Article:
In the discussion below, “power up” refers to the time frame during which an internal voltage supplied to block alterable memory 15 has started to ramp up but before block alterable memory 15 is ready for use. The voltage may be supplied by a high voltage pump (not shown). FIG. 2A shows a timing diagram 20 of a fast-ramp power up process, and FIG. 2B shows a timing diagram 25 of a slow-ramp power up process. The term “fast-ramp” and “slow-ramp” are relative with respect to the speed at which the voltage reaches Vcc min. The use of a fast-ramp or a slow-ramp process may be a design choice of host 11.

In the fast-ramp process, the high voltage pump generates an internal charging pulse 22 when the voltage ramps up to a pre-determined level X1 at time T1. Pulse 22 charges up the internal circuitry of memory 15 to ensure that the memory cells may sustain read operations. After the charging period, the internal voltage reaches Vcc min, the minimum voltage necessary to reliably read the cells of memory 15. Thus, a power good signal 21 is generated to indicate that the voltage level supplied to memory 15 has reached an operational level. At the end of the charging period as marked by the trailing edge of pulse 22, an internal latch update signal generator 17 generates an internal latch update pulse 23 which is sent to controller 12. During the update period as marked by the high level of pulse 23, latches 135 and 145 are updated according to an update process to be described below.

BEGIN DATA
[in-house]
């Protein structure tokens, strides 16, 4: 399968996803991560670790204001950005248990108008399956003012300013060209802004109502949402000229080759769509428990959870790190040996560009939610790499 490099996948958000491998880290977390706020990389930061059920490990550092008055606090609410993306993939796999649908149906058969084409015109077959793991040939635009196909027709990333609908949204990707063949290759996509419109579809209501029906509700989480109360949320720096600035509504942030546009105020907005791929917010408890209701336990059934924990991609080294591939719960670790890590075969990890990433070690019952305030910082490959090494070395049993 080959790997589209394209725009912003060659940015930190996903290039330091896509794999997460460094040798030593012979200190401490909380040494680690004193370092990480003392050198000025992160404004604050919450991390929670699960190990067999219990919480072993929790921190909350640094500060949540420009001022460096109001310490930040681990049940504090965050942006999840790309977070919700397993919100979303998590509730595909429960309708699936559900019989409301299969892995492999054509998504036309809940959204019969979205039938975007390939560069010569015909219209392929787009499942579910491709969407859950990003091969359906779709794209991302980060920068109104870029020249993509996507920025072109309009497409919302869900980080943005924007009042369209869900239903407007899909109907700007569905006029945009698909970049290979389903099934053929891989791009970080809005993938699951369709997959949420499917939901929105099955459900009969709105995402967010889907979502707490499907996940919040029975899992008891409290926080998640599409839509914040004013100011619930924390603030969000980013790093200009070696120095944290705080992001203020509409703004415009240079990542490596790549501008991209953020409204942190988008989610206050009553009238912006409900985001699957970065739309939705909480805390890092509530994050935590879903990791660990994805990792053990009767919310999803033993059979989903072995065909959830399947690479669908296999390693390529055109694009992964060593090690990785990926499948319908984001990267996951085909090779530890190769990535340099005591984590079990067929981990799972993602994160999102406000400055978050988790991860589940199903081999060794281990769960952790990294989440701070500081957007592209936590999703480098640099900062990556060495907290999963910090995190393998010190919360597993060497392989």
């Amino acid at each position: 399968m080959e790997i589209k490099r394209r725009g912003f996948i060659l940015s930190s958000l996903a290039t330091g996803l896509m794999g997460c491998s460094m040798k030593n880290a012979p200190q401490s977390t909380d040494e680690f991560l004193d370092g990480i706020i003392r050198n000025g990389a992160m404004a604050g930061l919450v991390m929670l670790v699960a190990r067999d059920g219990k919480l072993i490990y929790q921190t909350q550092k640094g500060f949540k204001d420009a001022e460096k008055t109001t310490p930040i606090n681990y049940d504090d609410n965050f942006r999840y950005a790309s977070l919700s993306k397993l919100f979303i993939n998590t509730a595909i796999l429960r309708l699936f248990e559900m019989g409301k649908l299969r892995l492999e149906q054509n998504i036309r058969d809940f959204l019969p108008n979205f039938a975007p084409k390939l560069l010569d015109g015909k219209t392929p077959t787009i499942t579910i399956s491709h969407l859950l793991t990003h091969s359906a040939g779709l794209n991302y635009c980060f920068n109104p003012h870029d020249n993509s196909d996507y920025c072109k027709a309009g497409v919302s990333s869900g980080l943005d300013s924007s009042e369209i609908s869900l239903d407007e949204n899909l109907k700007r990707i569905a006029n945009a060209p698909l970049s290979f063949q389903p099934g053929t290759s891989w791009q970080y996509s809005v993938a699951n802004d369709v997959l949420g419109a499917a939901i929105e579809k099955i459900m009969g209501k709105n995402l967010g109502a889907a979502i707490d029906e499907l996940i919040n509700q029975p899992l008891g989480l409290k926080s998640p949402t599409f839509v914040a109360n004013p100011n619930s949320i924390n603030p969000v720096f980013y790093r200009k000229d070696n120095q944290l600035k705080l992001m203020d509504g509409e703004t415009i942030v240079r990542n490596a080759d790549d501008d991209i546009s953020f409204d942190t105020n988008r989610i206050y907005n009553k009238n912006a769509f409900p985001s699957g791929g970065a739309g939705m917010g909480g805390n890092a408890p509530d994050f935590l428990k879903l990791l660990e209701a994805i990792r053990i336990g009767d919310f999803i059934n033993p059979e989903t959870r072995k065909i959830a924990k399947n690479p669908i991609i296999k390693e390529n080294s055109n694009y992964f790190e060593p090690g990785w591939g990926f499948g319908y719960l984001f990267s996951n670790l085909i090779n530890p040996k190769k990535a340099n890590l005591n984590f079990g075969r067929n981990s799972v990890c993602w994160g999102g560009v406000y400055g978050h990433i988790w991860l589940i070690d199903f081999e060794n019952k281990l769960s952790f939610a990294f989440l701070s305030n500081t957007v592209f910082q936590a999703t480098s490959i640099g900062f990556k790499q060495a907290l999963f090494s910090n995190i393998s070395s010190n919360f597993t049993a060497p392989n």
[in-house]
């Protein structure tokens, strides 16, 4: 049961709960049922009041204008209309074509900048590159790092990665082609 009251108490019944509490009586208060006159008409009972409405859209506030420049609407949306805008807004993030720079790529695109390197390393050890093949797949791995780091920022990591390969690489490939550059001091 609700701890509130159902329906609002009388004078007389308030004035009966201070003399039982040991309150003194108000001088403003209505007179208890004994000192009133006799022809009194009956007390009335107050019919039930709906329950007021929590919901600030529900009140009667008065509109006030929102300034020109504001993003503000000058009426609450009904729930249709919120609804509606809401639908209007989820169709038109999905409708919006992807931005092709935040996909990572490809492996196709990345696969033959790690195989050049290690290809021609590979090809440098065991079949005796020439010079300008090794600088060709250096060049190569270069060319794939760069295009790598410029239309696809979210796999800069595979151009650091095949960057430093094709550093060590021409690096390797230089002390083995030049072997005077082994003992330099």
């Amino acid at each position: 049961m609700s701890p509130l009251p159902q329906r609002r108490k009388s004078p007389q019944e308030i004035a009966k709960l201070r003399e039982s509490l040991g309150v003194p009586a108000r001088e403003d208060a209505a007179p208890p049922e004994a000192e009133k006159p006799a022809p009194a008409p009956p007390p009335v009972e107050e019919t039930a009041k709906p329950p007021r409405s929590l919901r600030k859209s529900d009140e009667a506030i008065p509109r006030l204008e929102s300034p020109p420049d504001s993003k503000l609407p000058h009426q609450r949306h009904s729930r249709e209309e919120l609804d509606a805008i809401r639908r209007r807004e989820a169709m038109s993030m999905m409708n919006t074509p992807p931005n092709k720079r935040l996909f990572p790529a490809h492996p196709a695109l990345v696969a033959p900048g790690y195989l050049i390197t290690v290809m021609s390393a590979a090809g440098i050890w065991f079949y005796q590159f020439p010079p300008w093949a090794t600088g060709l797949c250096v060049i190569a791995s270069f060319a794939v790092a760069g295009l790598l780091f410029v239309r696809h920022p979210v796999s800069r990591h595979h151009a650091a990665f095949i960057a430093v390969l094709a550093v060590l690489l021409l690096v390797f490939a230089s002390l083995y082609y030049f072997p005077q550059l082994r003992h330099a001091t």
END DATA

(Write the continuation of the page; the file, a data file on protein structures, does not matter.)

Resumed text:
In the slow-ramp process, the internal voltage ramps up more slowly than in the fast-ramp process. An internal charging pulse 27 is triggered when the internal voltage ramps up to a pre-determined level X1 at time T2, where T2>T1 (not drawn to scale). In this scenario, the voltage reaches Vcc min after the internal charging period ends. Thus, a power good signal 26 is generated after internal charging pulse 27 has dropped. Internal latch update signal generator 17 sends an internal latch update pulse 28 to controller 12 at the rising edge of power good signal 26 to enable the update of latches 135 and 145. In either the fast-ramp or the slow-ramp process, the latch update typically takes a few microseconds to complete. At the trailing edge of internal latch update pulse (23, 28), the power up process is completed and block alterable memory 15 is ready for use. In one embodiment, there may be a signal from memory 15 indicating the memory being ready.